Mitt, Gore, Kerry: Hail to the Stiff?

As Mitt Romney takes another step to the nomination and gains momentum, the question of personal chemistry comes to the fore. Would Americans elect a president they viscerally dislike?

In a Slate piece titled “Romney is Kerry. Maybe Gore,” Jacob Weisberg argues:

“Romney strongly resembles two similarly unloved Democratic nominees from the recent past, Al Gore and John Kerry. Gore and Kerry both suffered from the same characterizations that get applied to Romney-—too wooden in person while too flexible in their views. Their supporters often argued that qualifications were what mattered. But ominously for Romney, both Gore and Kerry lost winnable races because of their flawed personalities.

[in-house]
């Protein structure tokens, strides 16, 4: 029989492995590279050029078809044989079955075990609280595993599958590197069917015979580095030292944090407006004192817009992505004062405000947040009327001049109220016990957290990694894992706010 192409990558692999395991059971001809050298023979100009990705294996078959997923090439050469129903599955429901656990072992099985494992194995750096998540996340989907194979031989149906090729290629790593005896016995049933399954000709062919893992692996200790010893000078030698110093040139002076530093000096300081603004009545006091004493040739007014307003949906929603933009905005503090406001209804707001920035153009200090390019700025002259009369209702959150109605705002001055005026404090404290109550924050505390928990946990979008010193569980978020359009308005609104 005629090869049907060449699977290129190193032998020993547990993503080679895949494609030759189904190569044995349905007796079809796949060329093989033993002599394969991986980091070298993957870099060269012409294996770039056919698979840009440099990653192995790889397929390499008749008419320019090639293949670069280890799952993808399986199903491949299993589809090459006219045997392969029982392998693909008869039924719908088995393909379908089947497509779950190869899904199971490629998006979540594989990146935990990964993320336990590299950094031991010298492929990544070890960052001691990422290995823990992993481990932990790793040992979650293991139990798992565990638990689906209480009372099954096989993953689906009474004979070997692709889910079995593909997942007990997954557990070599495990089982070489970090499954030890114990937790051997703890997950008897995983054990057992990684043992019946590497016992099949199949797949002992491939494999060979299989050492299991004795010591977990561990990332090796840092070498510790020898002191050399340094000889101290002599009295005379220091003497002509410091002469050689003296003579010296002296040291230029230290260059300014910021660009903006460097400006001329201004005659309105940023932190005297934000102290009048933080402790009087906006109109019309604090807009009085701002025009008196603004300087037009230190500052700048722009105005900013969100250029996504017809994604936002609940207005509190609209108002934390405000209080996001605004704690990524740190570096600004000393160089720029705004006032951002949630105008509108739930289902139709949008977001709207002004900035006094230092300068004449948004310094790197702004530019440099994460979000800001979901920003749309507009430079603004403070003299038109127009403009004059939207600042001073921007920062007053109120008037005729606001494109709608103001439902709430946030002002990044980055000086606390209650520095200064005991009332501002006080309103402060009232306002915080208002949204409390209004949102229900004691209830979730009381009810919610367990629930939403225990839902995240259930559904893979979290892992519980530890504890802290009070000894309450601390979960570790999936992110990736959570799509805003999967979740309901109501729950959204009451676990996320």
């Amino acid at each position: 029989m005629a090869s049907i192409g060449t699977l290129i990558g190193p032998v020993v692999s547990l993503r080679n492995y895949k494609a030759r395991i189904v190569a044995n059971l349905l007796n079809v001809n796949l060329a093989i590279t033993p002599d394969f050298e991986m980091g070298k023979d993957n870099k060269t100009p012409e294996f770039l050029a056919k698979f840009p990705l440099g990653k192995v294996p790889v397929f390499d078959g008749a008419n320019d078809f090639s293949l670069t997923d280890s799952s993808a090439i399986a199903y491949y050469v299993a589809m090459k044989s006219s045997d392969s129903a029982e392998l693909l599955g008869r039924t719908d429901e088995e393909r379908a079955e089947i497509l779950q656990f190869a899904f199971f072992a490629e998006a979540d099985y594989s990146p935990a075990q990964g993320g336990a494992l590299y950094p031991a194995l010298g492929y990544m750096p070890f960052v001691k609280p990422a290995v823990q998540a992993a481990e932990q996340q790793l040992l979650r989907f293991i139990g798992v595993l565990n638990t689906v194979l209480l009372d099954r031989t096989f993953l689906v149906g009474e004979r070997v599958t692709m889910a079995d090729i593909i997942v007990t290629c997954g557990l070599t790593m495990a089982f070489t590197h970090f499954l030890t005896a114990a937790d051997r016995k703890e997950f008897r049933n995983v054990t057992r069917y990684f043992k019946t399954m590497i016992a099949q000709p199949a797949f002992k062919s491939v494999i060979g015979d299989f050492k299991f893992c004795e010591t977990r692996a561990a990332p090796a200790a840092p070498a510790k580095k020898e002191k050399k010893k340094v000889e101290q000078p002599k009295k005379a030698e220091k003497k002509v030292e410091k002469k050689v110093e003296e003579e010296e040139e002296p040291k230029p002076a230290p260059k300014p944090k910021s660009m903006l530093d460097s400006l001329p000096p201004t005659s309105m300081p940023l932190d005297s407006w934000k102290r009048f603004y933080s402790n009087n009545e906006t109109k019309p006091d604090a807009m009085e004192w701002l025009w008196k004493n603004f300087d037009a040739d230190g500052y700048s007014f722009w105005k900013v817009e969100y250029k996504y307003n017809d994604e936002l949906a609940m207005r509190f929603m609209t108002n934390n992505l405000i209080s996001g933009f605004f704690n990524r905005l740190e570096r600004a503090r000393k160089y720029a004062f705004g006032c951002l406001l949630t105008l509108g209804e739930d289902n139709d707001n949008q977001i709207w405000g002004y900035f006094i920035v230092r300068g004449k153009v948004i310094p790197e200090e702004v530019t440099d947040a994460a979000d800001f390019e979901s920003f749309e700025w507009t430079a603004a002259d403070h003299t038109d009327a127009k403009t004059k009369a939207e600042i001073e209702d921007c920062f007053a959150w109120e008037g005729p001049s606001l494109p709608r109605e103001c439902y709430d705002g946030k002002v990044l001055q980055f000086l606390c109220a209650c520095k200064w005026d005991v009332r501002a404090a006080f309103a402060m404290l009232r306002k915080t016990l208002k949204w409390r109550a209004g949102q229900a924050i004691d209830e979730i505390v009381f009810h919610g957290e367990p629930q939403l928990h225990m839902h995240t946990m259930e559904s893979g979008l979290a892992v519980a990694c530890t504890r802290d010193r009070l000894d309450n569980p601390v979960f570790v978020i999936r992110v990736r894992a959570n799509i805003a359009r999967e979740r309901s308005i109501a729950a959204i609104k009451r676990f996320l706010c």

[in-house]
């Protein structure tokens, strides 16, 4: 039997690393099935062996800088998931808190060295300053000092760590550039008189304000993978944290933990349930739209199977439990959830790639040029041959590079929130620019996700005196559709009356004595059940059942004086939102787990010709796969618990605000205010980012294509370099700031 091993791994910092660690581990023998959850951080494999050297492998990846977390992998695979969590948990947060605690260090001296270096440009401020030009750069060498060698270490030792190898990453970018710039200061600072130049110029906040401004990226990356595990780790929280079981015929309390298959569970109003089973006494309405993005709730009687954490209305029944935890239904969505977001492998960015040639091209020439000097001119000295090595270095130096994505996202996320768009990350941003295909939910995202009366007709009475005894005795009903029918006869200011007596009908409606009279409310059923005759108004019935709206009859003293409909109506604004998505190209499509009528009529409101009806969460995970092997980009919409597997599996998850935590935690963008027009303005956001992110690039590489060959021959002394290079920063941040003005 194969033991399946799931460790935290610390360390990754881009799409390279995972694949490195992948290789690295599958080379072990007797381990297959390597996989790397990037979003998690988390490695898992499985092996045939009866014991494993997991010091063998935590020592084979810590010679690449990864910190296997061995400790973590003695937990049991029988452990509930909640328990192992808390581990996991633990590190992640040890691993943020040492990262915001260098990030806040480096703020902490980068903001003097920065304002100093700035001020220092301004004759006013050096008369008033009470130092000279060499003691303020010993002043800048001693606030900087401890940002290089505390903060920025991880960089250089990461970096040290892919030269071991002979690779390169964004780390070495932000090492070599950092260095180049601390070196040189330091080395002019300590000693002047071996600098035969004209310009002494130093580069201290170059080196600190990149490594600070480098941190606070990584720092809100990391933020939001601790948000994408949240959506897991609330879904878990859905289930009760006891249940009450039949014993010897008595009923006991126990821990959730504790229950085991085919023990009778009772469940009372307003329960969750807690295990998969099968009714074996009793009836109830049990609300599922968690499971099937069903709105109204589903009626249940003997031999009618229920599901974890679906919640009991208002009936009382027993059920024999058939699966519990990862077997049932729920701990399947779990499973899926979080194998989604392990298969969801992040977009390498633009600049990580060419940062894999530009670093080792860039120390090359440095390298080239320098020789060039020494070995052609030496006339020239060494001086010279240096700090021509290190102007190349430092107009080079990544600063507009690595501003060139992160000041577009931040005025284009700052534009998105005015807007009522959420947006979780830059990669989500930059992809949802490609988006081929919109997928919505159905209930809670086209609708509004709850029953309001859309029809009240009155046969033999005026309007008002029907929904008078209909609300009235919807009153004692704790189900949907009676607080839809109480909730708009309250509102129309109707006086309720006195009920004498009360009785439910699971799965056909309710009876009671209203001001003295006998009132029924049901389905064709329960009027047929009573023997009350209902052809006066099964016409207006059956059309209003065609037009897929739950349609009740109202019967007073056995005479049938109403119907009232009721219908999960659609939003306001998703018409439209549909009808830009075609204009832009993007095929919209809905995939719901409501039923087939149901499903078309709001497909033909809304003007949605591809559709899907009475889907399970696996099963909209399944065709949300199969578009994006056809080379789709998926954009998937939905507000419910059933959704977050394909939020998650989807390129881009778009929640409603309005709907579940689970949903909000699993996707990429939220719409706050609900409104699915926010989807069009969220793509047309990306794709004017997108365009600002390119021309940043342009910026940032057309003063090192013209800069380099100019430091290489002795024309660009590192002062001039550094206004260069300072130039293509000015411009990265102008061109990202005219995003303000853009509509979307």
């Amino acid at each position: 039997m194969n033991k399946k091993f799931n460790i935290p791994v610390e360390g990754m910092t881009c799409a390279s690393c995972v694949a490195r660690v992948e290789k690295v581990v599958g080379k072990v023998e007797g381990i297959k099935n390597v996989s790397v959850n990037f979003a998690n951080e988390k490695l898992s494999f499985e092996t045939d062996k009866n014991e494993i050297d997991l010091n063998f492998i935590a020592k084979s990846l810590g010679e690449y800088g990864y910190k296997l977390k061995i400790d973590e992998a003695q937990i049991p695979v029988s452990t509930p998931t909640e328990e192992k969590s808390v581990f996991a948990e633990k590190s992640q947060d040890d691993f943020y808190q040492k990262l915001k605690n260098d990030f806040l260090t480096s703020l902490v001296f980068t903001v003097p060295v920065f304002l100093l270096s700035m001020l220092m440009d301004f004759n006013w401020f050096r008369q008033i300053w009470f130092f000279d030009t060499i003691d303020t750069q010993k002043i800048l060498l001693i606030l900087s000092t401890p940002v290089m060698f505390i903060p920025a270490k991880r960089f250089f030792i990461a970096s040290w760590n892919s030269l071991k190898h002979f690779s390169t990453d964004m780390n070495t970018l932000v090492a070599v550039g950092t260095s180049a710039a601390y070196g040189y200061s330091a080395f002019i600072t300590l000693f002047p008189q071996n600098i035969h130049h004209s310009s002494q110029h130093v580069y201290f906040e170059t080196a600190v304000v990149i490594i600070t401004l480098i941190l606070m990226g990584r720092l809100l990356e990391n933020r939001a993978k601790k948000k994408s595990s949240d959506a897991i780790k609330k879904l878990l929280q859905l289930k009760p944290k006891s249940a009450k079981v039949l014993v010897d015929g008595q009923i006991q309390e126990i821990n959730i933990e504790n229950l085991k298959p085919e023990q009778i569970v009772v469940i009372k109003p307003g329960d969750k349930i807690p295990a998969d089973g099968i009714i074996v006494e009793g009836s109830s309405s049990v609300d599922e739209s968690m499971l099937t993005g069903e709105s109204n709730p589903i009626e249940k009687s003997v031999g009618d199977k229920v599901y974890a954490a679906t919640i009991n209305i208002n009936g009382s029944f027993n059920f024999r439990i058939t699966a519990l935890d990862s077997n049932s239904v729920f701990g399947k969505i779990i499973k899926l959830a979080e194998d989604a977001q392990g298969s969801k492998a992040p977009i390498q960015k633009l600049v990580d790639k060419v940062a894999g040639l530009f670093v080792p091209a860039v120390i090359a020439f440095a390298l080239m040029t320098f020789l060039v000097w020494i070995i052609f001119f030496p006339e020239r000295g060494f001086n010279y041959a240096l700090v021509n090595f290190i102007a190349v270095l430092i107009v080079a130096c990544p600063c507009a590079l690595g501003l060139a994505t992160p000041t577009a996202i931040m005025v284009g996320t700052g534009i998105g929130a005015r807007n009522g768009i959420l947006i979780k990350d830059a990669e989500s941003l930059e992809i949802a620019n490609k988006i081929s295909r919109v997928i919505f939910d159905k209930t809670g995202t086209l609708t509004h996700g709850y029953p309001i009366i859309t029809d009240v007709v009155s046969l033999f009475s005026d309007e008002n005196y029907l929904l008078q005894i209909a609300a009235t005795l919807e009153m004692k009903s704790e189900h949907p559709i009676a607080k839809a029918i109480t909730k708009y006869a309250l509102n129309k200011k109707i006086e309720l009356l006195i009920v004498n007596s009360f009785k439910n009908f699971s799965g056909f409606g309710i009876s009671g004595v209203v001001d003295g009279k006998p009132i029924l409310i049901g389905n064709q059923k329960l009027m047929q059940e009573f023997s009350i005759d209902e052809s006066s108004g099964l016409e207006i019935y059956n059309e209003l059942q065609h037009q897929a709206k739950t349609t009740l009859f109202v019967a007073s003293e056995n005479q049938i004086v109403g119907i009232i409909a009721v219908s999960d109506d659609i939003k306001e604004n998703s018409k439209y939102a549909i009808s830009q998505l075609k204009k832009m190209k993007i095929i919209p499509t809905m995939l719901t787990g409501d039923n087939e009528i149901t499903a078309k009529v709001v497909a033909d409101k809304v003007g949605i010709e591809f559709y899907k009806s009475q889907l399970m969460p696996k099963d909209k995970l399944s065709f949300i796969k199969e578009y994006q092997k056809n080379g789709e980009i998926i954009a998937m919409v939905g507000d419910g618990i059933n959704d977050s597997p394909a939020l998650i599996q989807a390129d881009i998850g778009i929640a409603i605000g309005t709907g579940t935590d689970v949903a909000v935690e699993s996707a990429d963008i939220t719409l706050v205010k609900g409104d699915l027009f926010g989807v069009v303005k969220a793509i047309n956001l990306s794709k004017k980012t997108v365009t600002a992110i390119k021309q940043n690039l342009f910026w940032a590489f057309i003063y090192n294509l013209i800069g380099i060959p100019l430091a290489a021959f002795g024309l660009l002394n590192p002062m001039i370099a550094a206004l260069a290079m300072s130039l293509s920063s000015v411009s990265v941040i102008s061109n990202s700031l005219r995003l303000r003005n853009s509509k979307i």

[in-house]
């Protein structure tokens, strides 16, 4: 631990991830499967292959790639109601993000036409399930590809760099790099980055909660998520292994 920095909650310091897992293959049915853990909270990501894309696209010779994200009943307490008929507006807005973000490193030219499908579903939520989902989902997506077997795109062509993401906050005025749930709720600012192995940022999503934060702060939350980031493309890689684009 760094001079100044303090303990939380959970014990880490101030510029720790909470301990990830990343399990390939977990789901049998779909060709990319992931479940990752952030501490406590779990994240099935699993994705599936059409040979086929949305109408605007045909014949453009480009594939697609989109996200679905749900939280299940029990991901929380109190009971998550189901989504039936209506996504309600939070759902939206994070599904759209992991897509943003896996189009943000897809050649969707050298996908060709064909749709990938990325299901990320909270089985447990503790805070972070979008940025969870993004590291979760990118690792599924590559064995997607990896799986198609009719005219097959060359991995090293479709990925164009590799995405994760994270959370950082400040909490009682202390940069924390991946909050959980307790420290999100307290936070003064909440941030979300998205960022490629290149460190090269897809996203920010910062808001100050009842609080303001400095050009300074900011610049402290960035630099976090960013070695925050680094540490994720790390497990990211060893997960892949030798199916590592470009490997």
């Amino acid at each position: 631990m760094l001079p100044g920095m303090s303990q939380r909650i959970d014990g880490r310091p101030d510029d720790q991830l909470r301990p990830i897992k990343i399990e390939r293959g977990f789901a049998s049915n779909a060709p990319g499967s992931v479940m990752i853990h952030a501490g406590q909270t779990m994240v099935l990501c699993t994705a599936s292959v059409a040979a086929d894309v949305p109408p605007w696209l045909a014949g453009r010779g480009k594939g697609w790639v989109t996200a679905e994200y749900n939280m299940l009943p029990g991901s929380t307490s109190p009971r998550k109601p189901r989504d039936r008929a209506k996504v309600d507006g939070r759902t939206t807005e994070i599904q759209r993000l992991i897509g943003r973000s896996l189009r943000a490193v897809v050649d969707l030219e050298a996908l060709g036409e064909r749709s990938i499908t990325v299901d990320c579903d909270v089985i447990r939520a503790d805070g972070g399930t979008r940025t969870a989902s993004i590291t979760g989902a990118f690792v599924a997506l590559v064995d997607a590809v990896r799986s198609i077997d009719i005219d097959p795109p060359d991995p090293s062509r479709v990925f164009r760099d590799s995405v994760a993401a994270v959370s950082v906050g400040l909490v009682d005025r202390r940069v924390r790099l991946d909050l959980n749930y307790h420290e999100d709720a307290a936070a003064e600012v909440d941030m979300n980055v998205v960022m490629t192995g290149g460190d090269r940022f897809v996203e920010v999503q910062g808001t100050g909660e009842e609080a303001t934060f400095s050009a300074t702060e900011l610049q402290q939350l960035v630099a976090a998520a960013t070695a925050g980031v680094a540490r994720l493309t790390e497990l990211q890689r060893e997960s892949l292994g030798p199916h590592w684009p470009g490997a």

“George W. Bush, on the other hand, got elected and re-elected, despite his enormous, substantive shortcomings, because ordinary people found it easy to relate to him at a personal level. They felt he wasn’t trying to be someone different from who he was.”

We are back to the “Would you want to have a beer with him?” argument, which in an era when TV debates keep flip-flopping frontrunners (remember Rick Perry until GOP voters realized he might dribble the brew on his manly chest?) is not as frivolous as it sounds.

The likability issue dates back three decades to Ronald Reagan, who beat Jimmy Carter and Walter Mondale, both of whom projected higher IQs but couldn’t match the Gipper’s Hollywood-trained talent to appear folksy and accessible.

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Author: ROBERT STEIN